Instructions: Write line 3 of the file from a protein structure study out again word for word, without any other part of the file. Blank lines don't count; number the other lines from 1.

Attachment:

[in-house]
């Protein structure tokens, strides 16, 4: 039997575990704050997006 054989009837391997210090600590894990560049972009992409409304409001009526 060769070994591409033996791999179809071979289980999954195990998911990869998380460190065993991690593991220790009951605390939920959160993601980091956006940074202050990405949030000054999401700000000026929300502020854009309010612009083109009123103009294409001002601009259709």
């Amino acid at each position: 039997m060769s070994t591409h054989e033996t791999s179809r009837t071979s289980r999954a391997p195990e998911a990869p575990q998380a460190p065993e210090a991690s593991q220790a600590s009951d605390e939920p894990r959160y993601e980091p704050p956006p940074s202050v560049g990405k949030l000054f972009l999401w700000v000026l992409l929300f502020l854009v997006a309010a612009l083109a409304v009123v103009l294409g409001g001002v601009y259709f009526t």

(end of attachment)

């Amino acid at each position: 039997m060769s070994t591409h054989e033996t791999s179809r009837t071979s289980r999954a391997p195990e998911a990869p575990q998380a460190p065993e210090a991690s593991q220790a600590s009951d605390e939920p894990r959160y993601e980091p704050p956006p940074s202050v560049g990405k949030l000054f972009l999401w700000v000026l992409l929300f502020l854009v997006a309010a612009l083109a409304v009123v103009l294409g409001g001002v601009y259709f009526t």